Outrage In Owens Valley A Century After L.A. BeganTaking Its Water

“It was just heartbreaking to monitor the death of this meadow and present the data to the decision-makers and have them just shrug,” said Manning. “It got to the point where it was hopeless.”
The county is now trying to hold DWP accountable for the transformation – so far, unsuccessfully. In arbitration, the agency claimed Inyo County’s monitoring process was flawed, making it impossible to determine whether change had occurred. This fall, arbitrators brought in by the two sides disagreed with that assessment. But the extent of the damage, and the cause, remain in dispute.

Lisa's leaks - 'Madness in the Magnolias'

Owens Valley Nik Barbieri, director of technical services with the Great Basin Unified Air Pollution Control District, surveys a portion of dried-up Owens Lake. Since 2001, the Los Angeles Department of Water and Power has spent $1.2 billion to control dust across 42 square miles of the lake.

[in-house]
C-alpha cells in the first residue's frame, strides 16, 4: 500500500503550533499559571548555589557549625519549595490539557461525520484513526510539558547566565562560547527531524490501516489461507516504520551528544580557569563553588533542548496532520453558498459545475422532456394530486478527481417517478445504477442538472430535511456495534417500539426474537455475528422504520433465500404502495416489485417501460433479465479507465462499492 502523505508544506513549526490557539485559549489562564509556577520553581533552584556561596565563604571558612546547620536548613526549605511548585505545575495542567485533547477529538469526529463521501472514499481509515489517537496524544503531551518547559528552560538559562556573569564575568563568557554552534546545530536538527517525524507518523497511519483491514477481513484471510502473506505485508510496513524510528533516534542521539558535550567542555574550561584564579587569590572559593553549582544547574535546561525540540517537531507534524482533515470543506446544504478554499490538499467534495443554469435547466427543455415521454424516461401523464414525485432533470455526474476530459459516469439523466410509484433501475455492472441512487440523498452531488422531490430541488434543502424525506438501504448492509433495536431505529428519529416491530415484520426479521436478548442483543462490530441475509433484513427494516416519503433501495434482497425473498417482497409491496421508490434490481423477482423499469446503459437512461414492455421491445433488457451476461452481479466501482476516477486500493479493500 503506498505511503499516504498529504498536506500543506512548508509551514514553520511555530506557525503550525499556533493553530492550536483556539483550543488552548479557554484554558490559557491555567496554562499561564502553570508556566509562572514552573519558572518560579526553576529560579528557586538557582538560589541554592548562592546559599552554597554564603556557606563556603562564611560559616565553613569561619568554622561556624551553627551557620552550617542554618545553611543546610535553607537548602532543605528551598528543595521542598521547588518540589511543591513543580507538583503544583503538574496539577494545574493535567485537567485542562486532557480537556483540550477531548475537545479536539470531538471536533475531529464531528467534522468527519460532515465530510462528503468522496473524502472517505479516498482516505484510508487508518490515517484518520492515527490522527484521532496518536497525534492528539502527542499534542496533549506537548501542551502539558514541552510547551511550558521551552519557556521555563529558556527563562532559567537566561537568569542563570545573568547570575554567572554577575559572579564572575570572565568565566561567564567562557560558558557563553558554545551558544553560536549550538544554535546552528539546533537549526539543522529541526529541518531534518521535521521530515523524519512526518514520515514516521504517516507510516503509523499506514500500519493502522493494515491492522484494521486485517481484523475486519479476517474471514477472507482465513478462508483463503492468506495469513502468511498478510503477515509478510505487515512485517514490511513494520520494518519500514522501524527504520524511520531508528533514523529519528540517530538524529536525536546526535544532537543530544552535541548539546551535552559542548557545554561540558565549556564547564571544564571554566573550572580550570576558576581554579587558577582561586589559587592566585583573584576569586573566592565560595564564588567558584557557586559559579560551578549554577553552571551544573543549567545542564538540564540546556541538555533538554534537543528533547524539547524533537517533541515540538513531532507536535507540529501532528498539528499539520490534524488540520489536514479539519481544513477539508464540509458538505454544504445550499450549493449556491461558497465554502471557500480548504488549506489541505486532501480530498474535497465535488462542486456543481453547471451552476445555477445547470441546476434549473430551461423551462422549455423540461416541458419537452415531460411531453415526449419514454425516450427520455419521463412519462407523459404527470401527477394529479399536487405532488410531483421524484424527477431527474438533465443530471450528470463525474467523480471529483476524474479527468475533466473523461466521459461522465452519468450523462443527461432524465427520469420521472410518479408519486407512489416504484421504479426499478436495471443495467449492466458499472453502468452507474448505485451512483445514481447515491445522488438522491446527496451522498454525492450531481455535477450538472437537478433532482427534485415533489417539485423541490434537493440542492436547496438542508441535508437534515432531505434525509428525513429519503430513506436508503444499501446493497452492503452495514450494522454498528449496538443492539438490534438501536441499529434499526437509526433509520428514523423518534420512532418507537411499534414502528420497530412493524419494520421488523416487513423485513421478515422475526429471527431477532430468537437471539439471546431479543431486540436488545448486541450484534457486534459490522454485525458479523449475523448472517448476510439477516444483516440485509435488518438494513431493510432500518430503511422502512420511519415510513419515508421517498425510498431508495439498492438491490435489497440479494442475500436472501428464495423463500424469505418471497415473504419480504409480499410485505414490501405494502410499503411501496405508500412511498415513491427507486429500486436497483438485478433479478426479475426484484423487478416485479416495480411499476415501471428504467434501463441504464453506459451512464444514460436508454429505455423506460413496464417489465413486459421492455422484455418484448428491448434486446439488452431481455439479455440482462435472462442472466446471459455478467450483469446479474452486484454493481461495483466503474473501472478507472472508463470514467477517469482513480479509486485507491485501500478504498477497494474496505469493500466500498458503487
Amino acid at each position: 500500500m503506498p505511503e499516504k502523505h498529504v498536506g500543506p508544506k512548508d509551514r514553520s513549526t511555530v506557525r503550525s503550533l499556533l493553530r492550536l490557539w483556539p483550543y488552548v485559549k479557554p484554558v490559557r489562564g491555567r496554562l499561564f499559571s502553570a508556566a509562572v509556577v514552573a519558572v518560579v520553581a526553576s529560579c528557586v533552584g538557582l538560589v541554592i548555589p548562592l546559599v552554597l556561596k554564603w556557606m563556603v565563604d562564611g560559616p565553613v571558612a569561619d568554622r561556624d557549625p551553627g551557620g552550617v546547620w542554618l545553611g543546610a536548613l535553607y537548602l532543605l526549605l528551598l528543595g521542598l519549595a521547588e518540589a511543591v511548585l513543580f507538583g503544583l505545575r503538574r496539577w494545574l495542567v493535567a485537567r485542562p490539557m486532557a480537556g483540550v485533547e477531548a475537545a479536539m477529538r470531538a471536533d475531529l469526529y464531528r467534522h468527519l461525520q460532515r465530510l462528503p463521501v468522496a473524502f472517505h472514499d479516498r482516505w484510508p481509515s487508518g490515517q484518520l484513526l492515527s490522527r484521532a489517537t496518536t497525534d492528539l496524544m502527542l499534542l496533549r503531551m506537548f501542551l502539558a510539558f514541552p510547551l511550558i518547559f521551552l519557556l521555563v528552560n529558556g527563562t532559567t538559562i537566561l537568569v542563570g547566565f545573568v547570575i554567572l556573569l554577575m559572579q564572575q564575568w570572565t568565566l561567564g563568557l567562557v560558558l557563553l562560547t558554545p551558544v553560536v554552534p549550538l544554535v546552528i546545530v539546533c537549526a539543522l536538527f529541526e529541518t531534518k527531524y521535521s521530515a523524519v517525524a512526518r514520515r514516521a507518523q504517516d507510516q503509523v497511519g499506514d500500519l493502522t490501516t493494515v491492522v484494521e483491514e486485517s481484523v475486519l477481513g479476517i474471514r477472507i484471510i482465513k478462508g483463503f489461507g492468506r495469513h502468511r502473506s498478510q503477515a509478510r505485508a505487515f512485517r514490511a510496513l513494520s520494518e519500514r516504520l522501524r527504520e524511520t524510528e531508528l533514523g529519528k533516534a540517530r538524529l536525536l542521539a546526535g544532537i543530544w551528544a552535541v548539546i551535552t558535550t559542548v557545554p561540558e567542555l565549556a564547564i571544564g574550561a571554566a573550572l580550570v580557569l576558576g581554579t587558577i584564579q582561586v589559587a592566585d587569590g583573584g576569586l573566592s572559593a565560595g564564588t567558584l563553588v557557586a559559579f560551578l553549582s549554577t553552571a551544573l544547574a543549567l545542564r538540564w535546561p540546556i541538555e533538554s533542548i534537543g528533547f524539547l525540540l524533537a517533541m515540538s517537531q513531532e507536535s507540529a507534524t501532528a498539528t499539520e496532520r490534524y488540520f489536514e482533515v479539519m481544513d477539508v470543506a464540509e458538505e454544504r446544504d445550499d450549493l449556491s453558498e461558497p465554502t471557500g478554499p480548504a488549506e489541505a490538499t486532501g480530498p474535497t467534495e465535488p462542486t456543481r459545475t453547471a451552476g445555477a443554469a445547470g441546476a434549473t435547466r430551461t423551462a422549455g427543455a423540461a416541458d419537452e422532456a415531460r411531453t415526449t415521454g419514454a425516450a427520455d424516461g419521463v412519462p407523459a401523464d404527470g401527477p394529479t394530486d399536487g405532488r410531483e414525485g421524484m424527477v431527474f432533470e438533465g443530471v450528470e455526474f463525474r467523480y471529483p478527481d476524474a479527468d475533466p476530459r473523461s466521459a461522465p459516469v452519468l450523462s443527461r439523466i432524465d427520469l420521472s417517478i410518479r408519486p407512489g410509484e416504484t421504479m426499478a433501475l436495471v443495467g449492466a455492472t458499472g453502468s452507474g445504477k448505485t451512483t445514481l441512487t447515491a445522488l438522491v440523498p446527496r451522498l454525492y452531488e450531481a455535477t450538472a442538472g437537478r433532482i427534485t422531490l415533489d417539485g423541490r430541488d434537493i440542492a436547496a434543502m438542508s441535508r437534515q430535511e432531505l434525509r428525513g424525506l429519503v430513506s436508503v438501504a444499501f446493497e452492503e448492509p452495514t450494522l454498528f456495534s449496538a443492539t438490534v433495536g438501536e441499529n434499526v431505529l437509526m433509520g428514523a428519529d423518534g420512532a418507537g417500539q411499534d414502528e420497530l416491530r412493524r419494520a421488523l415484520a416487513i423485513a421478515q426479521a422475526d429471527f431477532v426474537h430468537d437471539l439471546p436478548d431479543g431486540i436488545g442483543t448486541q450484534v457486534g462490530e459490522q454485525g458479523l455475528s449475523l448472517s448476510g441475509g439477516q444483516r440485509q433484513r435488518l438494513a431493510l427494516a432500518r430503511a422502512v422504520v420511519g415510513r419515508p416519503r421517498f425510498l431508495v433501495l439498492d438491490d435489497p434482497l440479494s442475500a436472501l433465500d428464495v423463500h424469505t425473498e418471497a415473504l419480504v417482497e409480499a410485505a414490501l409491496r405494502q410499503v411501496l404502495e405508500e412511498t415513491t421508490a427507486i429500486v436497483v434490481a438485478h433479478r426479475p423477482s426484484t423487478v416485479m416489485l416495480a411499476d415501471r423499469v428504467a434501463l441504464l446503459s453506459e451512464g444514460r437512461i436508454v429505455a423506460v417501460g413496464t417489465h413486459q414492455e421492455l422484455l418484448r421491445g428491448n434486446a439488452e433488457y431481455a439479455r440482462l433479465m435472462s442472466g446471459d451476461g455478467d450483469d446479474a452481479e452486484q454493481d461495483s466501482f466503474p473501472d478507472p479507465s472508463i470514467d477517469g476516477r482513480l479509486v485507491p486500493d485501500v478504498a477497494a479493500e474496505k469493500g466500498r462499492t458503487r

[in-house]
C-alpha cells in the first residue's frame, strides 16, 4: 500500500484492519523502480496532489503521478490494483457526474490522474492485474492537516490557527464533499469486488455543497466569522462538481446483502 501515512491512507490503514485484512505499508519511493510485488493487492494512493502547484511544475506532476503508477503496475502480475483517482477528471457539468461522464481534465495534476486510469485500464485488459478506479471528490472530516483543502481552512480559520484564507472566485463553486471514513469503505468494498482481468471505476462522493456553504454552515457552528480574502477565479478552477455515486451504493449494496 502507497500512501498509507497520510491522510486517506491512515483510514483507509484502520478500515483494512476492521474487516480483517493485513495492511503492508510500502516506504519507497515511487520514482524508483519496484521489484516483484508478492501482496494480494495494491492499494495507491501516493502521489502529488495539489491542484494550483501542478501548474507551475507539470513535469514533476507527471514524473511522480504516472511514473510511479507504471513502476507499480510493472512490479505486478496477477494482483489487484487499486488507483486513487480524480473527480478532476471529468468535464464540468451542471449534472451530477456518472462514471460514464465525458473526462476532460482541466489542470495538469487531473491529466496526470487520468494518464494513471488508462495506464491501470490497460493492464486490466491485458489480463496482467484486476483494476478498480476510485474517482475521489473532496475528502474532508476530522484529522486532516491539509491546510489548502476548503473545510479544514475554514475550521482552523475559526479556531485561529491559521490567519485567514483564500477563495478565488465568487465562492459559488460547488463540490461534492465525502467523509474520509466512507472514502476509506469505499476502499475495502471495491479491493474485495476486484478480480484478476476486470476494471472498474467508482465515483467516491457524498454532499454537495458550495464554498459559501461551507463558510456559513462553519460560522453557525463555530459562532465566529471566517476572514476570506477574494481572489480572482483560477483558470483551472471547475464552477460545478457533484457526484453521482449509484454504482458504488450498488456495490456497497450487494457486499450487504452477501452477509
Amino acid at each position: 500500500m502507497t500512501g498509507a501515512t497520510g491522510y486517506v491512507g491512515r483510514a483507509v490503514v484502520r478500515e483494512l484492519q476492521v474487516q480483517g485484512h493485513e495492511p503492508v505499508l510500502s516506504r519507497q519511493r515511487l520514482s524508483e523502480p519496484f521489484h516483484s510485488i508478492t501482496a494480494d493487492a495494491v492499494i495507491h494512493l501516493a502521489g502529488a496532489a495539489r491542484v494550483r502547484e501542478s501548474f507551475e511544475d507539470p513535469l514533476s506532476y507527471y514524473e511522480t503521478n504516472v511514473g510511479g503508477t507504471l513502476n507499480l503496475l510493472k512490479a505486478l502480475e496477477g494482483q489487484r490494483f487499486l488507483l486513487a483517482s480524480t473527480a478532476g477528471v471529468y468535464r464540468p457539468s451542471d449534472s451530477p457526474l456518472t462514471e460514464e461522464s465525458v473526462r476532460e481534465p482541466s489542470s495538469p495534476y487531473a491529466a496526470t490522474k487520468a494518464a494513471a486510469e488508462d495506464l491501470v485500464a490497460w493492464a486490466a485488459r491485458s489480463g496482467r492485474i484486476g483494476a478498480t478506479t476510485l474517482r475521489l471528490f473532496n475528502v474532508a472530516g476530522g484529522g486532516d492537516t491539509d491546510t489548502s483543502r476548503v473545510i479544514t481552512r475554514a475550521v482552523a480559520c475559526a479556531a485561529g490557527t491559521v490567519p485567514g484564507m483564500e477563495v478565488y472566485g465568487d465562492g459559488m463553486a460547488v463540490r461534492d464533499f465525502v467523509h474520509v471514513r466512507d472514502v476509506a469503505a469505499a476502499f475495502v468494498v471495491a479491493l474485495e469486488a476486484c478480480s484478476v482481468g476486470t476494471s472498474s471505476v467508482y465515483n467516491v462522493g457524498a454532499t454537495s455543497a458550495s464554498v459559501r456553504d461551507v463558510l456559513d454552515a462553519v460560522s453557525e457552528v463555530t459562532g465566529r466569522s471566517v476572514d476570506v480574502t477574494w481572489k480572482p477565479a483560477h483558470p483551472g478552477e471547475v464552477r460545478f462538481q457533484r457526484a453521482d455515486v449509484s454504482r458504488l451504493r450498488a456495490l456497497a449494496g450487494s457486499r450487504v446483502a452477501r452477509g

By now, the story seems old. A young city, thirsty for water, deploys wealth, cunning and power to divert a river from a distant valley, safeguarding its future at the expense of others.

A century ago, Los Angeles did just that in the Owens Valley, a 75-mile-long, U-shaped cul-de-sac on the east side of the snow-capped Sierra, a place so scenic some called it an American Switzerland.

What happened next – the withering of the valley, the rise of the nation’s second-largest metropolis – has been recounted so often it is a part of western lore, a parable of the promise and peril of…

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